Tuesday, February 14, 2017

What this President is doing to Me

My complaints pale in comparison to what millions of undocumented immigrants face. It is nothing compared to the plight of refugees stuck in camps around the world. It is minuscule in light of the increased potential for nuclear conflict. It is not worth mentioning in comparison to the threats from unchecked environmental degradation .
Greenpeace demonstrators in front of what is left of the Berlin wall

And yet, I want to share why it matters to me to wake up to a country that is no longer the place I deliberately chose over my own birthplace. Why I miss the country I came for. I did not flee persecution, oppression or poverty, just personal tragedy. Maybe to get away from the regular insult of political foes who would ask me to go "over there", meaning the so-called socialism in the other half of Germany, behind the wall. Maybe to get away from the occasional unreformed Nazis who would tell me that "under Hitler you would have long been gassed". This wasn't exactly typical in Germany some 30 years ago, but it just happened often enough to be gnawing. I wasn't a rabid flame-thrower who wanted to overturn the system, just a young and active member of the Social Democrats, the party of Willy Brandt, after all.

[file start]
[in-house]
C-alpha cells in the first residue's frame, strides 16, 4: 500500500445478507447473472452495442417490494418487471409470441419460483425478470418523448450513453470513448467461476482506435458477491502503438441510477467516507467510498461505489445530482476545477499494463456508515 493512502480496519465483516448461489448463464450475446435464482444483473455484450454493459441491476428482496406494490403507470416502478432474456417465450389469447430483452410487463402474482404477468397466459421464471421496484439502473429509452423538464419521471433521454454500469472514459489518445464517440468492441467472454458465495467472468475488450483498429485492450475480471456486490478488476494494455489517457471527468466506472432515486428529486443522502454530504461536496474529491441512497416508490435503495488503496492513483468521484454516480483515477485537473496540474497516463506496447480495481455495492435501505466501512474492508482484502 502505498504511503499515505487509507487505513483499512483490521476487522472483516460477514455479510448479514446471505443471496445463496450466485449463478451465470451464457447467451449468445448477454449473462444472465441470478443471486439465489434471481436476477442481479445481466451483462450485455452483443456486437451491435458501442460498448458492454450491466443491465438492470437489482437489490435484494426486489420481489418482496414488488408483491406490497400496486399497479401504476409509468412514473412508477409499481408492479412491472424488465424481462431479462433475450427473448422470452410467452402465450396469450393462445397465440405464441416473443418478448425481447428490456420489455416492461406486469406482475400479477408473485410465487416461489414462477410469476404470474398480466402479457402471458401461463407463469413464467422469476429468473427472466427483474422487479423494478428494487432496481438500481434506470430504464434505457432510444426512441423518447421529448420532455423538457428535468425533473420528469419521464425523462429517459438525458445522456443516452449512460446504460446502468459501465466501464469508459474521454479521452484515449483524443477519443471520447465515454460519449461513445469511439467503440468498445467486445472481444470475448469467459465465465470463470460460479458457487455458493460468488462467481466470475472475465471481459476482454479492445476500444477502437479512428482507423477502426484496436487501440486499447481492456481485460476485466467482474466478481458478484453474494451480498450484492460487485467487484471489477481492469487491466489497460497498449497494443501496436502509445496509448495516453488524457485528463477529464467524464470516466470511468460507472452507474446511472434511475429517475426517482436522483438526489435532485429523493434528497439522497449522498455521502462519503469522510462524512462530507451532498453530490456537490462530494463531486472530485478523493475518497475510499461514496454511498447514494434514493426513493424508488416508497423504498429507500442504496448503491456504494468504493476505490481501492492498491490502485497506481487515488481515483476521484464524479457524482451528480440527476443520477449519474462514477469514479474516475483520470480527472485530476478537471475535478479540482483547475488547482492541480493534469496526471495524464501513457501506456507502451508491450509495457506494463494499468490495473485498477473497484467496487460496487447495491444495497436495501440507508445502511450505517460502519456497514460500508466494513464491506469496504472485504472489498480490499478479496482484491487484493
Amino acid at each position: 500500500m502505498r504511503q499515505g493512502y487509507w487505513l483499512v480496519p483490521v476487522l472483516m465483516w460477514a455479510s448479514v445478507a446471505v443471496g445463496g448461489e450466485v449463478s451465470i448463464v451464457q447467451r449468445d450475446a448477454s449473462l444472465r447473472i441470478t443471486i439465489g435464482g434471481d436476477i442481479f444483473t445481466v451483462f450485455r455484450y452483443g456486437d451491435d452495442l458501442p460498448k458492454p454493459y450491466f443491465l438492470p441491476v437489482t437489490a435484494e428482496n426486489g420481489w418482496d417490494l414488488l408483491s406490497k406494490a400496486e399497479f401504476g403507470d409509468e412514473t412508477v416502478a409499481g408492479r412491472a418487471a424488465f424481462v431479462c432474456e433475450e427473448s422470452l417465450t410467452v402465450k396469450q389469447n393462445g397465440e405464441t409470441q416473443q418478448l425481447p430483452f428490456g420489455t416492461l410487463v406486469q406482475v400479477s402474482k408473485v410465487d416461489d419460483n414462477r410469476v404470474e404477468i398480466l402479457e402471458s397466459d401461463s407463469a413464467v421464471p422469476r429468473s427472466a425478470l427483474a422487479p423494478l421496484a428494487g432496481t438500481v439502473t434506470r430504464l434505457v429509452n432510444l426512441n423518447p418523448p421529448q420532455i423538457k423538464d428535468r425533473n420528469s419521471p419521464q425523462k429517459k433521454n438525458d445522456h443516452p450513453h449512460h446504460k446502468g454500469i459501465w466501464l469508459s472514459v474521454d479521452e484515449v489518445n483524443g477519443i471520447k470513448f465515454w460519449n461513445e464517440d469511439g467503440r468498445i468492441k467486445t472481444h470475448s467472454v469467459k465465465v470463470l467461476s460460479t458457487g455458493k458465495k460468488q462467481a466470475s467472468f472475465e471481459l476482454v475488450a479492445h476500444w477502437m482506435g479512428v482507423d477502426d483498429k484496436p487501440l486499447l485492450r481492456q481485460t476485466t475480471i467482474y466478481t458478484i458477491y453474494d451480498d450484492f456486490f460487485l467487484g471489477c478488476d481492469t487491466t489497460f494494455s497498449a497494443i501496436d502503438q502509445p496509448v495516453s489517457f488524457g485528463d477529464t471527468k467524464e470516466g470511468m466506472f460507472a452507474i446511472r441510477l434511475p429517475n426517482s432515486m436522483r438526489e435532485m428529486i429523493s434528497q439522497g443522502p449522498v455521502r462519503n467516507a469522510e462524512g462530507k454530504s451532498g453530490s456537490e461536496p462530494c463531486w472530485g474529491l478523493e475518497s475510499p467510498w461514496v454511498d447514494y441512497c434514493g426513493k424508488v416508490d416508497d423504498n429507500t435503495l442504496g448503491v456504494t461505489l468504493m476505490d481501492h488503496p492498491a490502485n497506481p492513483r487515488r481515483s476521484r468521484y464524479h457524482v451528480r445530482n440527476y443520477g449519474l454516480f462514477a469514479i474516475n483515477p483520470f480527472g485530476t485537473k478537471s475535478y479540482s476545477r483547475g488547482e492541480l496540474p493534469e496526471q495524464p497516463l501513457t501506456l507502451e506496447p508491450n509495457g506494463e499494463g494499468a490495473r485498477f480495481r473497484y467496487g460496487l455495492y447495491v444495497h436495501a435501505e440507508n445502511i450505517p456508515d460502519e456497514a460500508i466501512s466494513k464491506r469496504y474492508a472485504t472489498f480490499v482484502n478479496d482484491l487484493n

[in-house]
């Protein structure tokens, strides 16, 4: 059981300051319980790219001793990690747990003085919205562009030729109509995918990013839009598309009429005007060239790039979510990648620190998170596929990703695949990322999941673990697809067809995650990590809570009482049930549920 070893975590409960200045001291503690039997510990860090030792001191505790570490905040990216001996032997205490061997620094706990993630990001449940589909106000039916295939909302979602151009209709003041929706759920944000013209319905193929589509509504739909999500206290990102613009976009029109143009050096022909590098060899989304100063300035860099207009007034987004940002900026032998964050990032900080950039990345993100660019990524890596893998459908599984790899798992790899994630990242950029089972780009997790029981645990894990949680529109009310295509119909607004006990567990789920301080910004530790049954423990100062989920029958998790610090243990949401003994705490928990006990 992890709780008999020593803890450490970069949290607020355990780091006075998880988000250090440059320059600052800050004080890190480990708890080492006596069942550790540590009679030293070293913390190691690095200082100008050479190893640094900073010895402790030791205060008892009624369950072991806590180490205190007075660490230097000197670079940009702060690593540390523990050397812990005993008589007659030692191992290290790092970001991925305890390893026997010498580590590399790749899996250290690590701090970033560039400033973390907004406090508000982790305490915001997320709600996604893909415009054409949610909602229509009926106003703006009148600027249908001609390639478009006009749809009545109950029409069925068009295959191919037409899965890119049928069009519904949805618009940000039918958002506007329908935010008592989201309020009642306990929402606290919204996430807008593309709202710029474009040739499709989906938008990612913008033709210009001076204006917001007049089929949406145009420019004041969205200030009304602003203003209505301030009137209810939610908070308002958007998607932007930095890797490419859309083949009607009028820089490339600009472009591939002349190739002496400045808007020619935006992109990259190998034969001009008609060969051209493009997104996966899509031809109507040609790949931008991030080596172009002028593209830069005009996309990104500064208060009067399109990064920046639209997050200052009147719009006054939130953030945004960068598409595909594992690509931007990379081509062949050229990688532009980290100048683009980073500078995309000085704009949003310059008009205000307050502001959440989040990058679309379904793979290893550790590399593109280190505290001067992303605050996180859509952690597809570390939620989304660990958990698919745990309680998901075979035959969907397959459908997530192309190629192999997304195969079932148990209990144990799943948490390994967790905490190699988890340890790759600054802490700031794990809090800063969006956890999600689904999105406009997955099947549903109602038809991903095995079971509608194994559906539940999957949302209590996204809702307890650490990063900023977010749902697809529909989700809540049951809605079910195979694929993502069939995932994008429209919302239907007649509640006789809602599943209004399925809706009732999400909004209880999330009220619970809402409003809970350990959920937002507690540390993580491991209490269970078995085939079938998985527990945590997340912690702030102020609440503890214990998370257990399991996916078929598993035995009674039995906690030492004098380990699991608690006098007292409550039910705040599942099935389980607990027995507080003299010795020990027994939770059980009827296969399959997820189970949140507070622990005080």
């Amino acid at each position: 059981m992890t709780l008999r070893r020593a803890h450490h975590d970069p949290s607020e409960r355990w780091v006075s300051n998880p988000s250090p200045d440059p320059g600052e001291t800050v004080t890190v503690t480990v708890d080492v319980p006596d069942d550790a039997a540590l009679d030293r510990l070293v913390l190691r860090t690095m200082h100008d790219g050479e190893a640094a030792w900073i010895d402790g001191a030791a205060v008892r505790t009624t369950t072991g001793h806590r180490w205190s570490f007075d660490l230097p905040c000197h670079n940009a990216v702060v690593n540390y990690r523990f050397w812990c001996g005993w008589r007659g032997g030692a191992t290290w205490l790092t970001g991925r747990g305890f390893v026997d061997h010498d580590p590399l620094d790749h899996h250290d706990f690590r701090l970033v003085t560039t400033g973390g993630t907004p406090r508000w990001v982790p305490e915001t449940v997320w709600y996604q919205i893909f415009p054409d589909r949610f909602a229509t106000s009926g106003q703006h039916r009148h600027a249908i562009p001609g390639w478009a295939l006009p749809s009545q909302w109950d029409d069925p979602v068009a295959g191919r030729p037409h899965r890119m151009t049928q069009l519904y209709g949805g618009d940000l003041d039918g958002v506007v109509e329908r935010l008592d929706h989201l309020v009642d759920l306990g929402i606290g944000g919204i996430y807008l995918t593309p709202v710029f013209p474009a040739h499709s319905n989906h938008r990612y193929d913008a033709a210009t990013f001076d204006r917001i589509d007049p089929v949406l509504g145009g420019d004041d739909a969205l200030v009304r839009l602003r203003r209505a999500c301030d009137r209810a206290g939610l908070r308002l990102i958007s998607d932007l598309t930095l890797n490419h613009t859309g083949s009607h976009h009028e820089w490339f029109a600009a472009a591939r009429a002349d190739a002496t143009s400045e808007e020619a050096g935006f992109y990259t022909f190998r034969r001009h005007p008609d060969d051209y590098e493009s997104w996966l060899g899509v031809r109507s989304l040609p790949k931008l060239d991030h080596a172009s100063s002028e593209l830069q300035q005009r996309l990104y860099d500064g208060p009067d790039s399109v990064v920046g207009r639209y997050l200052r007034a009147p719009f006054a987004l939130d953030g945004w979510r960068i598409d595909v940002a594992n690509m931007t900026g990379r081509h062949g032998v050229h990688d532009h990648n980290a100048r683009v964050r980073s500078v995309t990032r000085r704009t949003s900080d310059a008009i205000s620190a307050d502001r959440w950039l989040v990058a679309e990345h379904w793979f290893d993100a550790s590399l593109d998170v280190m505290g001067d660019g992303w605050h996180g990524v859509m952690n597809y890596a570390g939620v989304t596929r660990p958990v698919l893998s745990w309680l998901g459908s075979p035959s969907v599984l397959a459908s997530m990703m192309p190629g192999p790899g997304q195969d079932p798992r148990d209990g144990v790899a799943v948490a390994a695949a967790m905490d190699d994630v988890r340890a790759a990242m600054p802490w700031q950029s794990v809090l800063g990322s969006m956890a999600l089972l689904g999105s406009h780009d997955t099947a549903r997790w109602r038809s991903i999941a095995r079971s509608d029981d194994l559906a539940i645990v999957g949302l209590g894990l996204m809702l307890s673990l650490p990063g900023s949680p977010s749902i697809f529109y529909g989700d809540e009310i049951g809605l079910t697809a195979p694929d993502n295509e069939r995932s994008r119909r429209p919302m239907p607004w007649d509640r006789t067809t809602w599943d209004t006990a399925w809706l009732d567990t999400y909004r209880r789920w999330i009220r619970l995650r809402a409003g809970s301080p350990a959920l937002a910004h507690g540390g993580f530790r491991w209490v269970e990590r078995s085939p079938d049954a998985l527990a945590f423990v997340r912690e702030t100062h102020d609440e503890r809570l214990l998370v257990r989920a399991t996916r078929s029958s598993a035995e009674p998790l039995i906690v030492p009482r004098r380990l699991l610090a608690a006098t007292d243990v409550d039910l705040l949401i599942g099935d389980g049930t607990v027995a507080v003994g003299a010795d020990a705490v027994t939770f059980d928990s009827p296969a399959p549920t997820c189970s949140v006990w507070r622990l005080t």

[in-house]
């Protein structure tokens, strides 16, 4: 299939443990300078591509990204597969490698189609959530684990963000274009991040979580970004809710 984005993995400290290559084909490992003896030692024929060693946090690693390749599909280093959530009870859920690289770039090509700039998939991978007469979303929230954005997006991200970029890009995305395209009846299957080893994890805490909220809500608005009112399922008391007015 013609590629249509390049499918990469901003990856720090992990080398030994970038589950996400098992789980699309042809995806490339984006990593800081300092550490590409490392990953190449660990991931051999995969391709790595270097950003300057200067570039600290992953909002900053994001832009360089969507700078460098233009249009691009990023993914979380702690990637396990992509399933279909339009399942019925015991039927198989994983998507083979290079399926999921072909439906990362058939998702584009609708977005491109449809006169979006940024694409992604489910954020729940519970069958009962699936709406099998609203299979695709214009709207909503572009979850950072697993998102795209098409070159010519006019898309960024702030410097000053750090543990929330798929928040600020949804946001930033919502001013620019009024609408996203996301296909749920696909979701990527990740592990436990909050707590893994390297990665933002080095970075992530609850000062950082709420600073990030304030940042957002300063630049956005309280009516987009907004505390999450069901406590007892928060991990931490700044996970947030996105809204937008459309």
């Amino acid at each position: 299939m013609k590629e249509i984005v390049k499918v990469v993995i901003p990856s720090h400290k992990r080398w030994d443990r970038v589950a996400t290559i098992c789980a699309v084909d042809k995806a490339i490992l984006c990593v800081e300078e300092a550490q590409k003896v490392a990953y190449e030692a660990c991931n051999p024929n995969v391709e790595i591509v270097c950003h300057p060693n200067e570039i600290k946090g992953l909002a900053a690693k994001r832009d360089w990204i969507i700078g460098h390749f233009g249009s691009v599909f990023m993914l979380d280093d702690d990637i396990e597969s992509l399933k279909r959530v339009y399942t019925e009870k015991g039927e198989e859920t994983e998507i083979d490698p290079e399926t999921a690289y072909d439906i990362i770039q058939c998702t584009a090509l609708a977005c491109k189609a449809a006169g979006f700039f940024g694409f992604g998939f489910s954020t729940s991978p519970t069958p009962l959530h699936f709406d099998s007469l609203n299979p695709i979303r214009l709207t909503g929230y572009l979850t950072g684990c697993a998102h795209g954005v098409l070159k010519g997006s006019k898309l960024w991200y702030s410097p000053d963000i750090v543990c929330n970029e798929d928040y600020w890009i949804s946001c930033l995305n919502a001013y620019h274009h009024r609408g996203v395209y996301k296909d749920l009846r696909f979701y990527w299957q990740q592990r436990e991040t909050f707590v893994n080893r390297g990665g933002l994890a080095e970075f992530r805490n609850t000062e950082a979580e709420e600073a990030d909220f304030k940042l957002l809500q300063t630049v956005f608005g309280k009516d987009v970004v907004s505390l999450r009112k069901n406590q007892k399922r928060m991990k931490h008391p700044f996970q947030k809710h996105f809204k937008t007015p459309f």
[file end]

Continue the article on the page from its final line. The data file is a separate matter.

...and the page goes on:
German youth with the Nazi salute

I wanted to get away from where optimism was seen as naivete and humor as something that happens at Carnival processions or in beer tents, both events I found profoundly not funny. Away from a country that worshiped work. But boy, I went from the frying pan into the fire on that one.

My American wife and her juggling six children and a law degree on top of the PhD she already had, her Apple 2e, and my own grappling with a different culture became symbols of the land that I had selected as my home. I learned that being dour wasn't a higher level of honesty and that embracing the future wasn't being unhistorical. That women as bosses were normal, that team meetings included black men and women, Asians and Indians, that it can be normal to have an excellent foreign born doctor; that it can be normal to move from place to place, to have several degrees, to work beyond 65 or get really bad pizza.